LONDON (Reuters) - Global gold demand dropped 11 percent in the three months to September from record levels seen in the same period last year, dampened mainly by fading Chinese fervour as its economy slowed, with stronger Indian demand stemming a larger fall, the World Gold Council said.
Chinese gold consumption fell 8 percent in the July to September period to 176.8 tonnes, the WGC’s quarterly demand trends report showed on Thursday, with both jewellery and investment demand hurt by a slowing economic growth.
Data last month showed China’s economy slowed for a seventh straight quarter in the July to September period. Chinese bar and coin investment dropped 12 percent to 53 tonnes, while jewellery buying fell 5 percent to 123.8 tonnes.
“The fall in Chinese demand coincides with weaker economic numbers in China in Q3,” the WGC’s managing director of investment research Marcus Grubb said. “There is some evidence that the economic situation is stabilising in China and recovery is starting... it’s possible that the stimulus measures have worked and the economy has bottomed out.”
“If that’s true, we won’t see a repeat of this Chinese weakness in the fourth quarter,” he said.
China is second to India as the world’s biggest gold consumer. Indian demand rose in the last quarter by 9 percent to 223.1 tonnes, reversing the trend of the previous three quarters, with pent-up consumer demand lifting the market.
First-half buying was dented by jewellers’ strikes, a hike in import duty and a dearth of auspicious days for weddings.
“Finally we’re starting to see the Indian market come back,” Grubb said. “And the anecdotal evidence is good looking forward to fourth quarter demand - premiums are high again in the Mumbai market, and the strength of the rupee has meant you have seen rupee prices moderate somewhat.”
India’s consumer gold demand remains down 24 percent in the first three-quarters of the year, however, and is unlikely to record a net increase in 2012 as a whole, the WGC said.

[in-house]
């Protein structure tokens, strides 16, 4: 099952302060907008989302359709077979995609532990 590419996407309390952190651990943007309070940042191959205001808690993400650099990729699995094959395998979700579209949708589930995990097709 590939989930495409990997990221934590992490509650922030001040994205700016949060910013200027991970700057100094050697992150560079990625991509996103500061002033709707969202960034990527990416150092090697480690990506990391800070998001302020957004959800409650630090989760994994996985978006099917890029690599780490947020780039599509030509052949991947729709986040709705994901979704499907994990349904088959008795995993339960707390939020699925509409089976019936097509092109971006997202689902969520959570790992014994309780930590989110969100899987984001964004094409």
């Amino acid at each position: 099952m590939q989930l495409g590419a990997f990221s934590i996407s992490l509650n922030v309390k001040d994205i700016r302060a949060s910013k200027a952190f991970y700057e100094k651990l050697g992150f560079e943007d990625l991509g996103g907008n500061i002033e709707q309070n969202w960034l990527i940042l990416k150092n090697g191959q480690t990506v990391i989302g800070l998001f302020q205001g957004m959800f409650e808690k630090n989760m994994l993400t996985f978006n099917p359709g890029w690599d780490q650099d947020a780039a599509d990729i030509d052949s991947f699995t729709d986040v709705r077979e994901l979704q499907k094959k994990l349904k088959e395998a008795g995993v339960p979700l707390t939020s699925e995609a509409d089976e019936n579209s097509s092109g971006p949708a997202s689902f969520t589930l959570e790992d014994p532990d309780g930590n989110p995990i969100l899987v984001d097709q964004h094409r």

Global jewellery consumption dipped 2 percent to 448.8 tonnes, while coins and bar demand fell 30 percent. European investors, particularly in German-speaking markets, accounted for half of the 128.1-tonne decrease in bar and coin demand.
“European investment is lower than it’s been for some time in the retail market. You’re not seeing that insurance demand and safe asset demand from Germany and Switzerland that we were seeing last year,” Grubb said.
Coin and bar demand also fell by 52 percent in the United States to 10.5 tonnes, and by 66 percent in Turkey to 7.9 tonnes. Indonesia, Taiwan and Thailand also saw large declines.
Bullion demand to back gold exchange-traded funds - which issue securities backed by physical metal - jumped to 136 tonnes from 87.4 tonnes, however.
Central banks continued to diversify their reserves into gold in the third quarter, but buying was down by nearly a third year-on-year. Official sector demand reached 97.6 tonnes last quarter, down from 140.8 tonnes a year before.
Grubb said in the full year demand was likely to outstrip 2011’s 47-year high.
“The quarter was bad, but we’re still ahead of where we were last year, which was a record going back to 1964,” he said. “If we get another 100 tonnes or so in the fourth quarter, you’re talking a figure for the full year that’s higher than 2011.” (Editing by Veronica Brown and James Jukwey)